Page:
Menopause Symptoms: It’s Not Just Your Hormones
Very often women’s hormones get blamed for an array of symptoms, especially when it comes to menopause. This includes the common symptoms we often see, such as hot flashes and sweating, sleep disturbances, vaginal dryness, mood fluctuations and weight gain. And yes, if hormones are out of balance symptoms will present, however, it is important to remember that the hormonal system does not work in isolation. It interacts with and is affected by many other systems. Let’s take a look at a few:
Adrenal Glands (part of the Endocrine system)
The adrenal glands sit on top of the kidneys and produce important hormones such as cortisol and adrenaline (stress hormones). The reason this is important to consider in menopause is that as a woman moves through menopause, the ovaries decrease the amount of sex hormones they produce and this function shifts to the adrenal glands. If the adrenal glands are not functioning properly (for example they are being stressed by a number of factors including inflammation, imbalances in blood sugar levels, emotional stress, poor food choices, chemical exposure, etc.) there will be a preference to create more cortisol, which will shunt resources (hormone building blocks) away from producing adequate levels of sex hormones.
The clinical symptoms associated with nervous system imbalances overlap with those commonly associated with menopause, including low mood, sleep difficulties, fatigue, anxiousness/anxiety, low libido, brain fog, cravings, headaches, weight issues and decreased attention span. The neurotransmitter serotonin is especially tied to Estrogen, and when either one increases or decreases, the other follows. This is why the anti-depressants classified as SSRI’s (selective serotonin reuptake inhibitors) have been approved as the only non-hormonal medication to relieve menopausal symptoms, because of the connection between serotonin and Estrogen levels. By focusing on supporting the nervous system (as it is indicated in each individual case) this can help reduce symptoms experienced in menopause.
Blood Sugar Regulation
Both Estrogen and Progesterone affect how your cells respond to insulin (which is what allows glucose to move from your blood stream and into your cells). After menopause, fluctuations in blood sugar levels can become more variable and less predictable than prior to menopause, especially for those who already have blood sugar regulation issues. Fluctuations in blood sugar levels can affect both the adrenal glands and the nervous system. If the brain does not have enough glucose, adrenaline will kick in to increase levels until you are able to eat again. This can cause undesirable symptoms such as sweating, feeling shaky, nauseous, and irritable. Blood sugar regulation issues can also cause what’s known as ‘Tryptophan steal’. When the body is under stress, Tryptophan (a building block for serotonin) is shunted away from serotonin production in order to produce more excitatory neurotransmitters. This can contribute to depression, anxiety and hot flashes. So while trying to change hormone levels in the body, it may be that dietary changes are needed in order to ensure blood sugar levels are stable.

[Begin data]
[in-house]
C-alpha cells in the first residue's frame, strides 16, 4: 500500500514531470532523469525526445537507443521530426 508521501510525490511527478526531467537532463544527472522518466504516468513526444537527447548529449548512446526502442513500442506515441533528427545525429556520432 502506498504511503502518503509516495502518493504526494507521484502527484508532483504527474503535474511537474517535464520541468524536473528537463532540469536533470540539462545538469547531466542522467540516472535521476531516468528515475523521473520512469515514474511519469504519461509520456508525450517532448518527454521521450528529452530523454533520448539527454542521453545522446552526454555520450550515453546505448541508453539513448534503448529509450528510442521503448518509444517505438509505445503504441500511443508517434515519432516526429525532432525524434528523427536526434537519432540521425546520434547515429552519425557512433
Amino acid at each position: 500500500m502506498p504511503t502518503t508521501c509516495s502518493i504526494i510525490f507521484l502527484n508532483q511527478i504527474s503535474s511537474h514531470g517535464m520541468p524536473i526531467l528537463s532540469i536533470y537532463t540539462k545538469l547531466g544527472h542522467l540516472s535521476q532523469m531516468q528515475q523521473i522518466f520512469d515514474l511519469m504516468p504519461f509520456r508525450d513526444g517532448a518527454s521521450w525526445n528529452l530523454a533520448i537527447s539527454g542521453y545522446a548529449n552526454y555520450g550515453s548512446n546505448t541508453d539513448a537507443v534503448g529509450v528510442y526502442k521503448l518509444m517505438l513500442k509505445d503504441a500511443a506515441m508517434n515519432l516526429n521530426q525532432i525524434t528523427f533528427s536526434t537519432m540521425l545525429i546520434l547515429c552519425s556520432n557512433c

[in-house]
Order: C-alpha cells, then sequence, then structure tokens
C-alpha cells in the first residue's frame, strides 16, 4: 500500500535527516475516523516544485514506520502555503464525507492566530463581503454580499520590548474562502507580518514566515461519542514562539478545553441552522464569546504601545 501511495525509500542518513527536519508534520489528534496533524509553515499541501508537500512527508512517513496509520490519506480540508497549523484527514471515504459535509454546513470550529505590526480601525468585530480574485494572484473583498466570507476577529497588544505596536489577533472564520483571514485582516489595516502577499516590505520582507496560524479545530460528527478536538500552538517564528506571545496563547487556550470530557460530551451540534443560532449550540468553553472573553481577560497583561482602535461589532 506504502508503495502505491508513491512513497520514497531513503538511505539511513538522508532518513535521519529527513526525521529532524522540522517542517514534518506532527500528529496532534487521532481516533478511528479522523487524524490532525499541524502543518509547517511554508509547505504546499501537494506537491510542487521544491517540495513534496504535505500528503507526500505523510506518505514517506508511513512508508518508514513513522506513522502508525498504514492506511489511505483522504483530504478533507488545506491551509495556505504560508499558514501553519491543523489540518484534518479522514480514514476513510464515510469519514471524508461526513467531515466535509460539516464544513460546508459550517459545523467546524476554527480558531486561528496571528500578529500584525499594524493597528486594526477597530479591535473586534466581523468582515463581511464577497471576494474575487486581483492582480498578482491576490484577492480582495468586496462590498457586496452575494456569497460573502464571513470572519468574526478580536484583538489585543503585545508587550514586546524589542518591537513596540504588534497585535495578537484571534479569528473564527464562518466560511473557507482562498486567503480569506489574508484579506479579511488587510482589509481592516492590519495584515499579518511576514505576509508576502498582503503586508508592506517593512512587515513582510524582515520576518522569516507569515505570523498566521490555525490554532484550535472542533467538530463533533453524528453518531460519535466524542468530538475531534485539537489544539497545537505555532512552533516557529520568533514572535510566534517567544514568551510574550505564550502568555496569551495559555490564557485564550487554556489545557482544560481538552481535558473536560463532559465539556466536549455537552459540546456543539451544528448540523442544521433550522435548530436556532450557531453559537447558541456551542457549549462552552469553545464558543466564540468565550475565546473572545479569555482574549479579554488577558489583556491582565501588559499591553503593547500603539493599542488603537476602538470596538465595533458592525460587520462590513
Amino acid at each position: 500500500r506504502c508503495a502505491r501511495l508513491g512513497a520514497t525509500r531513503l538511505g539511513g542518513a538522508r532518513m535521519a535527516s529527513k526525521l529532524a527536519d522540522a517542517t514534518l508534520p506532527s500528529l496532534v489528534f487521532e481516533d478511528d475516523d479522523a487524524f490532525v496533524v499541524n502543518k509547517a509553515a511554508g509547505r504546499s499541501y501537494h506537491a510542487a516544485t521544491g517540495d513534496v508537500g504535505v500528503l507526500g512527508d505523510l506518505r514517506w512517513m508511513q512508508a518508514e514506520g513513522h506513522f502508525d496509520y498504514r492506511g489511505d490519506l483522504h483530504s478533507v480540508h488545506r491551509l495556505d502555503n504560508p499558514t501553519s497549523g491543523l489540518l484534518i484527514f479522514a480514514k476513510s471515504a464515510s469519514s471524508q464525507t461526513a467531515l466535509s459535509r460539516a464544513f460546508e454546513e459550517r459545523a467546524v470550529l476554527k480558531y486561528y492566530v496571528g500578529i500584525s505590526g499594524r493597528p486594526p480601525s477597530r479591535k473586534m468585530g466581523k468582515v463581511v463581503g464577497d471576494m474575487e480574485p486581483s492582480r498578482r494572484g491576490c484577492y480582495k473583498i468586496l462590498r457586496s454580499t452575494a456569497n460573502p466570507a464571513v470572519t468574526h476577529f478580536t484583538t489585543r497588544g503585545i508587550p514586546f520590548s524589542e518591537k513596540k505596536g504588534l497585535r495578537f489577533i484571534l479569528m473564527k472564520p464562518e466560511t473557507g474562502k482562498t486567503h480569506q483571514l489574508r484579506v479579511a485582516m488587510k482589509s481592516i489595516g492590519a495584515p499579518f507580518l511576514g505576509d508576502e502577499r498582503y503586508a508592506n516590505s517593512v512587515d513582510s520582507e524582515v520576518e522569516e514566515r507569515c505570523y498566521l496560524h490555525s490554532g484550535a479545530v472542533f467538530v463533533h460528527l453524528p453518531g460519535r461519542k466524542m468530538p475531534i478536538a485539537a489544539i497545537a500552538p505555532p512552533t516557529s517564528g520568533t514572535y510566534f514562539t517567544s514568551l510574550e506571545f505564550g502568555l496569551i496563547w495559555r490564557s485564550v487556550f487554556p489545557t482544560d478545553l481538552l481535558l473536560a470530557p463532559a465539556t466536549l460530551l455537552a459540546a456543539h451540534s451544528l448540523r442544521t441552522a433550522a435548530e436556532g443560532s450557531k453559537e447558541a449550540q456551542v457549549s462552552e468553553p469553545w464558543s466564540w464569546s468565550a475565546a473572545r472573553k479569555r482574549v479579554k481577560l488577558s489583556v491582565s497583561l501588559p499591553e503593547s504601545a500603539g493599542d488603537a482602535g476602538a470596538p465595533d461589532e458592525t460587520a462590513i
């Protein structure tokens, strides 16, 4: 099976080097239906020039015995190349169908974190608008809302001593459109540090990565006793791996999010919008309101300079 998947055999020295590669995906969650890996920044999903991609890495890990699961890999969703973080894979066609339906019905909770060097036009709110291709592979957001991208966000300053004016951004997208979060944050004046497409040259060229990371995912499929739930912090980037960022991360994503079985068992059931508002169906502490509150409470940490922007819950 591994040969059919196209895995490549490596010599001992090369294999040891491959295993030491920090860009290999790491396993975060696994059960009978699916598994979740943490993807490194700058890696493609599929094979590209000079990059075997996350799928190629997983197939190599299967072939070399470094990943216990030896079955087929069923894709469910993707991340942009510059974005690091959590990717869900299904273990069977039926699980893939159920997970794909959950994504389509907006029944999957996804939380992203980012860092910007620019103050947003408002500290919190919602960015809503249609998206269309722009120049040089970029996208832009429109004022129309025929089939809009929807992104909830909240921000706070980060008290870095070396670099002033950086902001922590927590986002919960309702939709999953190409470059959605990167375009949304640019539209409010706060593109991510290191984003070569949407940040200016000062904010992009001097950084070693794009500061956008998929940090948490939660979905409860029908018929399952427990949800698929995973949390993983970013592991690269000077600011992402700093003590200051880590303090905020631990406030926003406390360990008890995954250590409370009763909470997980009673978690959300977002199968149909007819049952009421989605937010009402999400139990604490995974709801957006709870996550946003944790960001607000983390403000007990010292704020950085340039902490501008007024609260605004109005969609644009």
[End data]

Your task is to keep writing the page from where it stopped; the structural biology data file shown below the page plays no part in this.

As always, it is important to look at each individual’s history and complete symptom picture, as well as to assess all systems of the body in order to determine the best treatment options and support.
Please note: This information is not meant to replace personalized medical advice. Speak with your healthcare provider about treatment options that are specific to your health concerns and goals.
Interested in learning more? Join us! Dr. Keating is presenting a seminar on menopause:
Menopause – Nourishing the Body Series
Seminar / Discussion Circle
Location: She Thrives, 161 Front St (beside City Hall)
Date: Thursday, August 23
Time: 7:15 – 8:30pm
Cost: $20 + HST
*Please pre-register at: www.wethrivewellness.ca/schedule
Dr. Leslie Keating
Dr. Leslie Keating is a Naturopathic Doctor at She Thrives, registered with the College of Naturopaths of Ontario. She loves working with women who are seeking to move into a deeper understanding of themselves and who enjoy a gentle, organic approach to improving their vitality and health. Since graduating Leslie has continued to further her professional development, exploring herbal medicine, functional medicine, as well as emotional and energetic aspects of health. She honors the interconnectedness of physical, emotional, and spiritual aspects of health and enjoys supporting individuals in each of these areas as it applies to their life.